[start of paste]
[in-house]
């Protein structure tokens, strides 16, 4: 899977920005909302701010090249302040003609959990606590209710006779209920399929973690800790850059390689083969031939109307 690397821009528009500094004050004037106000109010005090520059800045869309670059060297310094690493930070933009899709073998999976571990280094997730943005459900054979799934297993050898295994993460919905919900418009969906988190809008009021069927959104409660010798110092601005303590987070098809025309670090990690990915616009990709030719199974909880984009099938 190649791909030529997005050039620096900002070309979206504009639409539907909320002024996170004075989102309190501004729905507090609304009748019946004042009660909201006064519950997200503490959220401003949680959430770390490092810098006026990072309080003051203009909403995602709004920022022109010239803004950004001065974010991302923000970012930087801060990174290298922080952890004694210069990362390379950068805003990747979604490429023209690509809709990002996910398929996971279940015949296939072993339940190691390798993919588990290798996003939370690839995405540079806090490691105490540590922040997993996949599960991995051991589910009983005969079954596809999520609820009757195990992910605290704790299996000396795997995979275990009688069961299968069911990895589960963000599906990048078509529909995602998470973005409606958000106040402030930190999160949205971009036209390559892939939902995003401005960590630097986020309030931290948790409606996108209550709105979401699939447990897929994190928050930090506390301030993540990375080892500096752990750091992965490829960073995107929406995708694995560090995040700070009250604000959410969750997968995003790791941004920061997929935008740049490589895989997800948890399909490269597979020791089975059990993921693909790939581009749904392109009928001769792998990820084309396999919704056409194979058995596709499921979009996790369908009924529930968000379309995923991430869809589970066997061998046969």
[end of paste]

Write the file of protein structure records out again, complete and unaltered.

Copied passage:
[in-house]
């Protein structure tokens, strides 16, 4: 899977920005909302701010090249302040003609959990606590209710006779209920399929973690800790850059390689083969031939109307 690397821009528009500094004050004037106000109010005090520059800045869309670059060297310094690493930070933009899709073998999976571990280094997730943005459900054979799934297993050898295994993460919905919900418009969906988190809008009021069927959104409660010798110092601005303590987070098809025309670090990690990915616009990709030719199974909880984009099938 190649791909030529997005050039620096900002070309979206504009639409539907909320002024996170004075989102309190501004729905507090609304009748019946004042009660909201006064519950997200503490959220401003949680959430770390490092810098006026990072309080003051203009909403995602709004920022022109010239803004950004001065974010991302923000970012930087801060990174290298922080952890004694210069990362390379950068805003990747979604490429023209690509809709990002996910398929996971279940015949296939072993339940190691390798993919588990290798996003939370690839995405540079806090490691105490540590922040997993996949599960991995051991589910009983005969079954596809999520609820009757195990992910605290704790299996000396795997995979275990009688069961299968069911990895589960963000599906990048078509529909995602998470973005409606958000106040402030930190999160949205971009036209390559892939939902995003401005960590630097986020309030931290948790409606996108209550709105979401699939447990897929994190928050930090506390301030993540990375080892500096752990750091992965490829960073995107929406995708694995560090995040700070009250604000959410969750997968995003790791941004920061997929935008740049490589895989997800948890399909490269597979020791089975059990993921693909790939581009749904392109009928001769792998990820084309396999919704056409194979058995596709499921979009996790369908009924529930968000379309995923991430869809589970066997061998046969």